In many parts of the United States, big box stores are an important source of affordable products, jobs, and tax revenue for many financially strapped areas. That’s why the competition for them can be fierce, as cities and towns try to outdo each other by offering tax breaks and other incentives.
But are those incentives all they’re cracked up to be? It’s a question assistant professor Fanyin Zheng examines in her ongoing research, which looks at why discount retailers open stores in one place and not another. “I’m interested in spatial problems and firms making strategic decisions,” she explains. “These big box retailers provide a great setting to look at these problems.”
In her 2016 working paper, “Spatial Competition and Preemptive Entry in the Discount Retail Industry,” Zheng investigates the role local government subsidies and tax incentives play in the decision companies such as Walmart make before setting up shop in a particular locale. Counter to the belief of many local governments, she finds that tax breaks and subsidies, no matter how generous, do not play a significant role in deciding where retailers build and open new stores.
Zheng’s study mined data from the mid-2000s when brick-and-mortar outlets were still thriving and Walmart had yet to close a store. But these days an increasing number of consumers are content to buy online from cyber shelves rather than venture out to actual stores, though Zheng says recent findings are unclear if the shift to the internet has affected relationships with local governments. In 2019, 22 Walmart stores have gone out of business across the US and Canada, though the company plans to open 12 stores in the next year.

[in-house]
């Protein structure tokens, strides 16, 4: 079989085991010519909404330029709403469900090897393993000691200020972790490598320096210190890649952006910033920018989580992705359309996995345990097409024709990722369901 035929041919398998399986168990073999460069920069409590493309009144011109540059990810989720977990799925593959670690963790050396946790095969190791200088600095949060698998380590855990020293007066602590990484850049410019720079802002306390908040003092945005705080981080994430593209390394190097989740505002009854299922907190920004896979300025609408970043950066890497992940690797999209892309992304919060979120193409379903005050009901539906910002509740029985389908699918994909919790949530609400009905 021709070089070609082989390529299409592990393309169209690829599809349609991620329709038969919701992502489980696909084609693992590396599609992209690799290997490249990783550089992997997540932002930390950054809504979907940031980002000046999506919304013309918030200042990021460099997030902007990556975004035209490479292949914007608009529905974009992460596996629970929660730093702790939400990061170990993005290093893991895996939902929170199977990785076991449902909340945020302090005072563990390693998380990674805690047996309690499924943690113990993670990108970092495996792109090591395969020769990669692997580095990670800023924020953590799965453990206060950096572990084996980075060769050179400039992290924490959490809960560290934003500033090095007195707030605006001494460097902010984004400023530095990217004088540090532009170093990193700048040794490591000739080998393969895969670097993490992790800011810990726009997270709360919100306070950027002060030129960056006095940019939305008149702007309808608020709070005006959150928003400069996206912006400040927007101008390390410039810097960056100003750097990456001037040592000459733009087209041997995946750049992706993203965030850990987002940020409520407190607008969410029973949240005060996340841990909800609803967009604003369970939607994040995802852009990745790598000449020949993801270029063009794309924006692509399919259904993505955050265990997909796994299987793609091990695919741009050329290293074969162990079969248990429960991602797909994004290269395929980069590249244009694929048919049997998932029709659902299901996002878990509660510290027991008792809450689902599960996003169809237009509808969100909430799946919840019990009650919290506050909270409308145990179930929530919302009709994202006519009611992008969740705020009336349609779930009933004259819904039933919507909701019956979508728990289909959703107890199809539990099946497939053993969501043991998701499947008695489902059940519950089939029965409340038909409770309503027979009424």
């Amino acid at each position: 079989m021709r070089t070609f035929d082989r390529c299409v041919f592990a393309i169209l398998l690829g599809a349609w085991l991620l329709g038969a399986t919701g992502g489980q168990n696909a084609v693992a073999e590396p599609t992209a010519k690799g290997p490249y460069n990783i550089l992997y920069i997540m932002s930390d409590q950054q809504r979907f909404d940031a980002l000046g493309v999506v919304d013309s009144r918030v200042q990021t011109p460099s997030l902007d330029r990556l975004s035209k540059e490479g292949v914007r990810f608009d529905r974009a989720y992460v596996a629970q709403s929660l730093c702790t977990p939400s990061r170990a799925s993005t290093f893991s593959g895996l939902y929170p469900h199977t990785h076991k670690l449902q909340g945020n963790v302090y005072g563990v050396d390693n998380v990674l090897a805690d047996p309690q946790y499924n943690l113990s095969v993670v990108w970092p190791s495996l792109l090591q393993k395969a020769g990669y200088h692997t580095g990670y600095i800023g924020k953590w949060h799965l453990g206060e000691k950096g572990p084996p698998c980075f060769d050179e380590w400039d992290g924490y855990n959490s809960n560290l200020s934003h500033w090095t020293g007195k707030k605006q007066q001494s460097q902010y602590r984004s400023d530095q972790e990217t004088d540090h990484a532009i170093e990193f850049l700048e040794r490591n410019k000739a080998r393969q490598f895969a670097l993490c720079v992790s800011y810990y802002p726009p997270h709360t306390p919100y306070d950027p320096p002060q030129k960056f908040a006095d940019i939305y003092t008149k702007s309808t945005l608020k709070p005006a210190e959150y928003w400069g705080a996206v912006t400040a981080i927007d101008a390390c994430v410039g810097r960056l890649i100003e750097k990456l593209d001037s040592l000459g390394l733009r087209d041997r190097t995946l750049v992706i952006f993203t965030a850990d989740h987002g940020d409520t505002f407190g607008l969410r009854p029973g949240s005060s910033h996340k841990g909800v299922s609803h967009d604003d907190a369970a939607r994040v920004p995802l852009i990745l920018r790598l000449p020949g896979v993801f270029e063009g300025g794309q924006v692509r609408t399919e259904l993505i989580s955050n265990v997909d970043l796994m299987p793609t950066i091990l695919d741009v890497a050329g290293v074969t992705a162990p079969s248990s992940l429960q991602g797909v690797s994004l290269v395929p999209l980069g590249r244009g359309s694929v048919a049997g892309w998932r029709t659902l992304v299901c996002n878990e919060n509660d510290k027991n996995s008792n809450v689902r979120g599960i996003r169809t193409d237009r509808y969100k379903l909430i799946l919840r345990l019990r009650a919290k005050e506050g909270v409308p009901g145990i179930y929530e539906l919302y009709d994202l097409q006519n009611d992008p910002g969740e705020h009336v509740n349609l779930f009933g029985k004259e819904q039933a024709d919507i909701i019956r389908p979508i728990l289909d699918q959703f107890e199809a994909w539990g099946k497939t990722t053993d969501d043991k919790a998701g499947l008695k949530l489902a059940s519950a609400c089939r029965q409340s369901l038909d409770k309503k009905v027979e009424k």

As Zheng notes, many communities, particularly those in rural areas located far from distribution centers used by online retailers, big box stores continue to provide a convenient place to shop. Also, there still exist places, including many in remote parts of the country, where high-speed internet connections, which have fueled online sales in the past two decades, are not as prevalent.
“For people who have been left out, they would benefit from having a physical store nearby,” Zheng says.
Also, big boxes bring the allure of new jobs and can act as a beacon for other companies to open retail outlets in the area.
With so much at stake, communities often get into bidding wars as they vie to create conducive tax incentives to entice Walmart and others to come their town. The subsidies, according to Zheng, then become part several factors companies weigh before entering a new market.
“When firms consider whether to open a store in a particular location, they are thinking about what their competitors’ strategies are at the moment and what they are likely to be in the future,” Zheng says.
Yet the subsidies are only part of the equation, she says. “Instead, the decisions are driven by how much demand there is in the local market and how much competition there is.”
Still, the issue of incentives for big boxes remains a contentious issue around the country, as local communities continue to offer retailers tax breaks to build stores, in hopes of increasing employment and eking out revenue to fund public services. In recent years, large retailers have taken municipalities to court to force governments to lower their real estate assessments. In some cases, big boxes are demanding that their property be evaluated as vacant, the so-called “dark store theory,” with the logic holding that any future sale price would be affixed to the value of a dormant space, not an active business.
Zheng says her research does not offer a complete analysis of the wisdom of such incentives.
“There is, however, some evidence that suggests that maybe it’s not the best use of the local government’s money to subsidize big box retailers.”